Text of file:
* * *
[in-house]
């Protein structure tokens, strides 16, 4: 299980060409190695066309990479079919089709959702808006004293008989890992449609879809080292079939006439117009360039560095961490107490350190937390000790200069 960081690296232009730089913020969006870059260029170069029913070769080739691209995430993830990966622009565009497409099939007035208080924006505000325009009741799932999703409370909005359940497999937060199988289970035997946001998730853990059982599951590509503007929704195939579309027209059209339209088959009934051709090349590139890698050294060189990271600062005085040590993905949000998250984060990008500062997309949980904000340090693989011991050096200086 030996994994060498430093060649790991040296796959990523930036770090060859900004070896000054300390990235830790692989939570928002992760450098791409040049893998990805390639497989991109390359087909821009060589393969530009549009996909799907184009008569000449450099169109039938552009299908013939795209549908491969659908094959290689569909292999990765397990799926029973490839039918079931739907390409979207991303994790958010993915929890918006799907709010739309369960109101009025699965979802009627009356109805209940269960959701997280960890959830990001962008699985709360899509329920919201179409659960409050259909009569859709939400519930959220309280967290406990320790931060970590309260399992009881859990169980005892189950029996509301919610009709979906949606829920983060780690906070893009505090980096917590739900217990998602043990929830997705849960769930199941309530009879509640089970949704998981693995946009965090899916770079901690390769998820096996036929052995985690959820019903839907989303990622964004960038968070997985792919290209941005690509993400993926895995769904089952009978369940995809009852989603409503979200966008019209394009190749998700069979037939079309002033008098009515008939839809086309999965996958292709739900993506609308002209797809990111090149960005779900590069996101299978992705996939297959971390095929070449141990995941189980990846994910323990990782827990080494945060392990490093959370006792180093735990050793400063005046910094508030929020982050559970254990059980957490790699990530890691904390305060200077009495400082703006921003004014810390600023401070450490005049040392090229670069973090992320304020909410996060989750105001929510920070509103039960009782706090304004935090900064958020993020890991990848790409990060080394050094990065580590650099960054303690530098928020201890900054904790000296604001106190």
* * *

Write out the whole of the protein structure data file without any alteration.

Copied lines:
[in-house]
């Protein structure tokens, strides 16, 4: 299980060409190695066309990479079919089709959702808006004293008989890992449609879809080292079939006439117009360039560095961490107490350190937390000790200069 960081690296232009730089913020969006870059260029170069029913070769080739691209995430993830990966622009565009497409099939007035208080924006505000325009009741799932999703409370909005359940497999937060199988289970035997946001998730853990059982599951590509503007929704195939579309027209059209339209088959009934051709090349590139890698050294060189990271600062005085040590993905949000998250984060990008500062997309949980904000340090693989011991050096200086 030996994994060498430093060649790991040296796959990523930036770090060859900004070896000054300390990235830790692989939570928002992760450098791409040049893998990805390639497989991109390359087909821009060589393969530009549009996909799907184009008569000449450099169109039938552009299908013939795209549908491969659908094959290689569909292999990765397990799926029973490839039918079931739907390409979207991303994790958010993915929890918006799907709010739309369960109101009025699965979802009627009356109805209940269960959701997280960890959830990001962008699985709360899509329920919201179409659960409050259909009569859709939400519930959220309280967290406990320790931060970590309260399992009881859990169980005892189950029996509301919610009709979906949606829920983060780690906070893009505090980096917590739900217990998602043990929830997705849960769930199941309530009879509640089970949704998981693995946009965090899916770079901690390769998820096996036929052995985690959820019903839907989303990622964004960038968070997985792919290209941005690509993400993926895995769904089952009978369940995809009852989603409503979200966008019209394009190749998700069979037939079309002033008098009515008939839809086309999965996958292709739900993506609308002209797809990111090149960005779900590069996101299978992705996939297959971390095929070449141990995941189980990846994910323990990782827990080494945060392990490093959370006792180093735990050793400063005046910094508030929020982050559970254990059980957490790699990530890691904390305060200077009495400082703006921003004014810390600023401070450490005049040392090229670069973090992320304020909410996060989750105001929510920070509103039960009782706090304004935090900064958020993020890991990848790409990060080394050094990065580590650099960054303690530098928020201890900054904790000296604001106190």